As John ran, beads of sweat dripped down his forehead. His feet fell into a rhythm and his thigh muscles propelled him forward, stride by stride, relentlessly, like a piston. The sun was behind him now but its rays shone down mercilessly on his back. He felt his wet, sweaty shirt clinging onto his skin. A pain slowly developed on the right side of his torso but it was still bearable. Nevertheless, he shrugged it off. The strange thing was: the longer he ran, the lighter he felt.
This is how descriptive writing should be. Not just saying “John ran as fast as a cheetah” and be done with it. Anyway, cliche idioms like that won’t win you any marks! Take your time to dwell upon an action. Focus on it. Imagine it up-close in your mind. Slow it down like a slow-motion replay. Refrain from jumping to the next scene. If you can do that effortlessly, you are almost there!
Students also forget that they can describe characters. In all the essays I review, the main character/s of the story tend to be soulless machines, merely carrying out the whims and commands of the writer, which in most cases, is to perform one activity after another. The students who are relatively new in my creative writing class will simply write like this when I tell them to describe the character.
Tommy is wearing a white fedora hat. He is wearing blue pants. He looks playful.
Other than just describing the physical and aesthetics of the character, you need to give him life.
– what’s his background or history?
– what’s his personality?
– any habits?
– what are his mannerisms?
Once you think of all these other factors that make up his character, describe him, with your physical descriptions of the character interspersed into the writing.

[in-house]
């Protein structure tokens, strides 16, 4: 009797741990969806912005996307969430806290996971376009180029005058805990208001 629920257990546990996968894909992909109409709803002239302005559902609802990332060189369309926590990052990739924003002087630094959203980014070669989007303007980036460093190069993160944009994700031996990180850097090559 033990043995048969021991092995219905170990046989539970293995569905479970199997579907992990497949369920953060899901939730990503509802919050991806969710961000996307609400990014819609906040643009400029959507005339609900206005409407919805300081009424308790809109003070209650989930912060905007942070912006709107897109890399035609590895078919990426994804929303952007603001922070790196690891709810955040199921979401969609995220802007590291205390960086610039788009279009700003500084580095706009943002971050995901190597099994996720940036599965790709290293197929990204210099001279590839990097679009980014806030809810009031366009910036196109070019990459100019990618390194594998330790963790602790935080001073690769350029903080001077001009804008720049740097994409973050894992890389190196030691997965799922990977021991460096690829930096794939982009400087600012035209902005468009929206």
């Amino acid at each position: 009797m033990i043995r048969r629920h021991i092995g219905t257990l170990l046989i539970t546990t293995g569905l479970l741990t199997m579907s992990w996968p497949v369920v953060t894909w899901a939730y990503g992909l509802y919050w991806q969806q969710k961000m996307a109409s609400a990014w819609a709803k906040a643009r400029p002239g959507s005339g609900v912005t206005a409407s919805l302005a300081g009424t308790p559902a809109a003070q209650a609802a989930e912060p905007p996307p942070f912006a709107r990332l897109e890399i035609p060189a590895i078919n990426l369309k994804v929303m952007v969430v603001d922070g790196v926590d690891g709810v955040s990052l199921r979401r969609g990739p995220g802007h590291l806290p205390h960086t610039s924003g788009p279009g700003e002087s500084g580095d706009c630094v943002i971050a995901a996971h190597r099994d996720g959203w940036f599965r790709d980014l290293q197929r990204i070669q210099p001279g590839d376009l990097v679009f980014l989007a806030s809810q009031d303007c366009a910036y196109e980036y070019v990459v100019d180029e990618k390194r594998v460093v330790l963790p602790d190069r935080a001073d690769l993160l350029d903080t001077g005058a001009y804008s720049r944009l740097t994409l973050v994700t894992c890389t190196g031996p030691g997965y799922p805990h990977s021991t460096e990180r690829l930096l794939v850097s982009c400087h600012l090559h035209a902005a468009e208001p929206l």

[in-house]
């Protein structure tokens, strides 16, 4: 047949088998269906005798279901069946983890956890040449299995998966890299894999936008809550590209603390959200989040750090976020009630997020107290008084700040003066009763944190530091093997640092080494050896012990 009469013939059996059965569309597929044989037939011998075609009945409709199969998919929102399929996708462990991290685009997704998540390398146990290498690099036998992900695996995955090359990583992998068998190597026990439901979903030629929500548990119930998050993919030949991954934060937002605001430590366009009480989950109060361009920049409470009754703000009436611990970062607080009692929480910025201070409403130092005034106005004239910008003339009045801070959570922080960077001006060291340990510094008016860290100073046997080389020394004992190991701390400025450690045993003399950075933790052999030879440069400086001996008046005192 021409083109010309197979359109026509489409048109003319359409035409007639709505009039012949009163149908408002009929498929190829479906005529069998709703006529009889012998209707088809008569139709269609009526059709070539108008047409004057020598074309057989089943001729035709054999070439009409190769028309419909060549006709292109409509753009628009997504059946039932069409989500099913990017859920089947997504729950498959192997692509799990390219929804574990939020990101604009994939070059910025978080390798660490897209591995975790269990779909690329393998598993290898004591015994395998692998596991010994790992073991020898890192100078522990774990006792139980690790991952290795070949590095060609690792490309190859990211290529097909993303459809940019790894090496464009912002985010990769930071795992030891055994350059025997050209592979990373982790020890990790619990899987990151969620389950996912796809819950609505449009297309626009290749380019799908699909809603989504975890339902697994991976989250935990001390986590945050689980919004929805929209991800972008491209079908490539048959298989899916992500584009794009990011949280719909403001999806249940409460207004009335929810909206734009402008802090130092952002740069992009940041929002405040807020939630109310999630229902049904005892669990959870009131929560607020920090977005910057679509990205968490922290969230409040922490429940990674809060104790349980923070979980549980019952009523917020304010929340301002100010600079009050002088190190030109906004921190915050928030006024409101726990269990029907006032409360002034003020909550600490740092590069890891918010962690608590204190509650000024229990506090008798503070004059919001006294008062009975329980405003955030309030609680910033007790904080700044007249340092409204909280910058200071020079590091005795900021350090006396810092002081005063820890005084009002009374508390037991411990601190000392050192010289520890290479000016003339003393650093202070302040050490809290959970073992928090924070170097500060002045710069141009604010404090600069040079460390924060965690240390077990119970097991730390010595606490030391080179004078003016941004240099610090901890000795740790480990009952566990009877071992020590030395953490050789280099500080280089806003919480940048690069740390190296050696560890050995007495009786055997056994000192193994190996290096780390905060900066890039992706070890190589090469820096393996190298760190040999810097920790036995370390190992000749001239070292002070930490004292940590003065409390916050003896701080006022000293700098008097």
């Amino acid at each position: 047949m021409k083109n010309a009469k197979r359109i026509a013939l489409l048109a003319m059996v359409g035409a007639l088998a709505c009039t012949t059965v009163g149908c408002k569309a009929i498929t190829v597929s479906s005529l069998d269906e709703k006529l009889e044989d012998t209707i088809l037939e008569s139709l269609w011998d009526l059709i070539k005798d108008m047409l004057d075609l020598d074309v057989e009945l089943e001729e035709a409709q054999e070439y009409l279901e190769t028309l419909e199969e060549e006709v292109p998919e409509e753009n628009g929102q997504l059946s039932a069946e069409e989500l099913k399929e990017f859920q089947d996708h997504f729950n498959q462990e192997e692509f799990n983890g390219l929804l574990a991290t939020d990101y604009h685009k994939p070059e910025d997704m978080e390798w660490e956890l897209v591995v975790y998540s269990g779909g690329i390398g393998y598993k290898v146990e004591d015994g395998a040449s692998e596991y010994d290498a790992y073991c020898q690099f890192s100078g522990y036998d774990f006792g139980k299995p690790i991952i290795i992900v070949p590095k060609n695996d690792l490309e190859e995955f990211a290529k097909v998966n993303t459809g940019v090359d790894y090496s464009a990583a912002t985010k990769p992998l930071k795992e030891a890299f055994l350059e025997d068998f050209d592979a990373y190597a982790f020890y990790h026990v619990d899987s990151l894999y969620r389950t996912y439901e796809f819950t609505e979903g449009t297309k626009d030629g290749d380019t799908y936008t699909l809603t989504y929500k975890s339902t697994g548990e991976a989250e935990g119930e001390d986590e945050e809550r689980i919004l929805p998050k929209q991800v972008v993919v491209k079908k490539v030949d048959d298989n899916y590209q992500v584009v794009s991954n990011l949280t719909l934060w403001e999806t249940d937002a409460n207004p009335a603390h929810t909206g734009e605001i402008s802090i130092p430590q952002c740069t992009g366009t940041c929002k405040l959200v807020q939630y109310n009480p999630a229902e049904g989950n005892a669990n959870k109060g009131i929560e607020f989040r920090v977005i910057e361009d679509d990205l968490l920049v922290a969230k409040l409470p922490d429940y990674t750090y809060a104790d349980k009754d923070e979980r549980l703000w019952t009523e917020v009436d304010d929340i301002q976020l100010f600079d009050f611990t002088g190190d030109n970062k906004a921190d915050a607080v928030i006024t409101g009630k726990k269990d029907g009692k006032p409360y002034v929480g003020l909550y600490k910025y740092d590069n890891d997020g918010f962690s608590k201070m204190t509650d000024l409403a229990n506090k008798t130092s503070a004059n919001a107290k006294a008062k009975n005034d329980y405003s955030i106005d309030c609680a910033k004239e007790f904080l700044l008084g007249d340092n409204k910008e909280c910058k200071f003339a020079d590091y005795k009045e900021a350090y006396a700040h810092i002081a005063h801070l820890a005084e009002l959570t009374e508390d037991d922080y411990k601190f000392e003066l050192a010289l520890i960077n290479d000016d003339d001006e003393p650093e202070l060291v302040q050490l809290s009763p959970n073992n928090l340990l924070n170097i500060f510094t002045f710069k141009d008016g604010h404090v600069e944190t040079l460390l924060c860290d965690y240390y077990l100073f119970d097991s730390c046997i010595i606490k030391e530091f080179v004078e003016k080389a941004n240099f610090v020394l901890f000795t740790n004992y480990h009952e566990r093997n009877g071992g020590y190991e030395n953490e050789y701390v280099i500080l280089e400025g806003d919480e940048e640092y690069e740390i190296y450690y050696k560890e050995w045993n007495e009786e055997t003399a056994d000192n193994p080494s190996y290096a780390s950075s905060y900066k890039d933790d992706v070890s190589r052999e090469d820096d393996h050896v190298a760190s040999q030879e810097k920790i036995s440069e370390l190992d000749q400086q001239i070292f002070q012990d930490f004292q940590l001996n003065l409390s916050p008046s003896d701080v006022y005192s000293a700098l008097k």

Tommy always had a knack for dressing well. His mother, a fashion designer, bought him a cool, white, fedora hat for his birthday and he had been wearing it ever since. Tommy was hyperactive. He could never sit still. Whenever he is forced to sit down to do his homework, he would find some excuses to get up and move around. He was also very expressive and confident despite his age, never shying away from the camera. The moment the camera lens turn towards him he would jump at it and give a playful pose. With his high cheek bones and big doleful eyes, his mother thinks that he has a chance to be a model in the future.
Focus on the Details
One general guideline I can give for descriptive writing is to focus on the details. You need to be able to not just see the scene vividly in your head, but also imagine that you are there.
Although descriptive writing is one of the hallmarks of a good essay, being overly-descriptive may also result in pointless sentences that serve no purpose to the plot or the reader. Strike a balance between moving a story along and dwelling on a description. Relevance is key in keeping your reader’s interested.
With that, I hope you put my tips into good use in your next essay!
By Jerry Lee
Intellicat Tuition School